Let's see if we can if we can do it with $ node index.js beatles hollies. We get [ 'The Byrds' ].

Now, let's see if we can expand this a little bit into three bands. Let's say if I want Oasis, blur, and Radiohead, I want the Intersection of all of those. In order to do this, let's get rid of this applicative work though.

Instead of three bands, let's just take as many as we want. We'll go ahead and bring in List from immutable-ext. We'll go ahead and $ install immurable-ext --save.

While that's going, we'll go over here. Let's rethink this. Instead of taking two names and using applicatives, let's go ahead and take in a List of names. We'll just pop that right into a List. Then, get rid of this. We'll just go ahead and, if we were to map over each name and get related, we would end up with a List of tasks.

const {List} = require('immutable-ext')

...

const main = names =>
    List(names)
    .map(related)

We want to flip this around and make a .traverse(Task.of, related) there. Now, we have a task of Lists. Then we simply map over that to get the artistIntersection. Of course, this is still in the curried applicative form here. We'll just take our rels.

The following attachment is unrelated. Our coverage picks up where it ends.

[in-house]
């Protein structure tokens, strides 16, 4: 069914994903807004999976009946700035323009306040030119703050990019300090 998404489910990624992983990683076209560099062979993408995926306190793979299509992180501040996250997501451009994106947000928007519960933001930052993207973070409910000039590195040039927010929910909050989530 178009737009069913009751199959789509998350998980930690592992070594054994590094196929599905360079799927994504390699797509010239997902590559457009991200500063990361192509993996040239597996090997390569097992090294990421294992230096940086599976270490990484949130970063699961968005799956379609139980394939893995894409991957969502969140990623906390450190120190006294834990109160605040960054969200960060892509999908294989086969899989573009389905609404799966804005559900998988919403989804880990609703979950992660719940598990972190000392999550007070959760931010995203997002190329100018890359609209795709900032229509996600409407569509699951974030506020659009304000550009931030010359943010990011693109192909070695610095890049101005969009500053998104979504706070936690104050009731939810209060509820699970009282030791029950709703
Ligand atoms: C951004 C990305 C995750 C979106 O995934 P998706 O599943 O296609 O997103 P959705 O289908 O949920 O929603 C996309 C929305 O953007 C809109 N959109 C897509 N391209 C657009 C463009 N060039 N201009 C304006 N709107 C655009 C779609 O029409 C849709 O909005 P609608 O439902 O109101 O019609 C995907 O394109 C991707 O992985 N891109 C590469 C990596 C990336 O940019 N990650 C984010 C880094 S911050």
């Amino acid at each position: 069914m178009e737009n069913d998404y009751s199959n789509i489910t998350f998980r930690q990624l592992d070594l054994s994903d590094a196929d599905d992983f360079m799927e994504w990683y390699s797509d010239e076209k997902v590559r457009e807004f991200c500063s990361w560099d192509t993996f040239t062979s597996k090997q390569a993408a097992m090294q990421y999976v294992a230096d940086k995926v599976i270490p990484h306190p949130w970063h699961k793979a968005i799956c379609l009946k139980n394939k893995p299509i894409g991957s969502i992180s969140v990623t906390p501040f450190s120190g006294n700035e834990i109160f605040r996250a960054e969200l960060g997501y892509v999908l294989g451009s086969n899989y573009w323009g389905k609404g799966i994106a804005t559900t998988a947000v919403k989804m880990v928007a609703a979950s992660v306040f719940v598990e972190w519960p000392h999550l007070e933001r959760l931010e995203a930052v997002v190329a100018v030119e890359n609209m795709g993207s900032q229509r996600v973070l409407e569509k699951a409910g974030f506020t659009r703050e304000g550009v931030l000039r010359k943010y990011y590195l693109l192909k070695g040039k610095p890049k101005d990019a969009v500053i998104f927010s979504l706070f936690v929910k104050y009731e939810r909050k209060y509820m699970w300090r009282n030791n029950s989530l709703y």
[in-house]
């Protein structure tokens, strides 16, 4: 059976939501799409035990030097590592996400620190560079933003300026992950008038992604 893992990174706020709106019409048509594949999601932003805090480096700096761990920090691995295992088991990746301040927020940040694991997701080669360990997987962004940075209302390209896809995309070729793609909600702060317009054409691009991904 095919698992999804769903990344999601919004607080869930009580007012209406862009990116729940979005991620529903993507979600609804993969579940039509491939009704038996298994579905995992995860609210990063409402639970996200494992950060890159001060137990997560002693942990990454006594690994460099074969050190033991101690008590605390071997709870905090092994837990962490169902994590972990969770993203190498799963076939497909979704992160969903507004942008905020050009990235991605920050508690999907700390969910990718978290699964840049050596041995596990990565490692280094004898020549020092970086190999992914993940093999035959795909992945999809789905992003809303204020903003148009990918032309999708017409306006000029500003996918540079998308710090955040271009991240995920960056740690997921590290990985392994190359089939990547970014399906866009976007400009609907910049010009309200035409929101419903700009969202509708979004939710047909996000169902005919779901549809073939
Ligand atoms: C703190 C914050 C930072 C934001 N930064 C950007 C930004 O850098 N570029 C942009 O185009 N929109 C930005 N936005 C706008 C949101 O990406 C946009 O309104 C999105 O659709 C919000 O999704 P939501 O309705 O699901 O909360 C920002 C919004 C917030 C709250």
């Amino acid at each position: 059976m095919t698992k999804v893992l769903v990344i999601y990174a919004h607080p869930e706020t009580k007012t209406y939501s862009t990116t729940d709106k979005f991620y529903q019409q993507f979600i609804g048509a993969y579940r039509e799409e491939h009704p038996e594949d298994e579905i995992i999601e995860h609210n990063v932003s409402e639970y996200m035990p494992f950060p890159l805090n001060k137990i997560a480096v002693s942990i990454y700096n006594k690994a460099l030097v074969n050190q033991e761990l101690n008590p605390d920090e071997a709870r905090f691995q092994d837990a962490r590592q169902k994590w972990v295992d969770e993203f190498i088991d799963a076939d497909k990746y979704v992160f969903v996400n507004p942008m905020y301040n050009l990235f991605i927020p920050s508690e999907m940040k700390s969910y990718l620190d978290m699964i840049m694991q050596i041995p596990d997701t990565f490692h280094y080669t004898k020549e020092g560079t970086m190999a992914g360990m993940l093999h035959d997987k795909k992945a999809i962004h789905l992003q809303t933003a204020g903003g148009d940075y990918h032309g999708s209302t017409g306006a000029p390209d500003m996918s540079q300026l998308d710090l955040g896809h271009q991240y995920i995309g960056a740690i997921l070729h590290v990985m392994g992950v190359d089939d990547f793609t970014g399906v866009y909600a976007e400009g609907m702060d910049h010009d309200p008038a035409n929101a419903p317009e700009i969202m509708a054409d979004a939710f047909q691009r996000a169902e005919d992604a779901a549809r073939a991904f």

const artistIntersection = rels =>
    Intersection(rels1).concat(Intersection(rels2)).xs

Instead of using this Semigroup concat, we'll just go ahead and foldMap it. We'll take our rels and we'll foldMap Intersection of that and grab the xs out.

const artistIntersection = rels =>
    rels.foldMap(Intersection).xs
    Intersection(rels1).concat(Intersection(rels2)).xs

Notice, I'm not using the empty value. If I put an Intersection of an empty List here to get the empty value start, this would not intersect with anything else. We're going to rely on the Intersection not being empty there, or these rels not being empty.

Let's see if this takes in these names and gets the Intersection of all three of these. We'll try Oasis, blur, and Radiohead. That's [ 'Pulp' ] apparently.

This a little strange just to get that out. Why don't we go ahead and do one last thing? We'll pull in a Pair and Sum from our little monoid List here. The reason we like to do this is so that we can try to cram more information in here while we foldMap.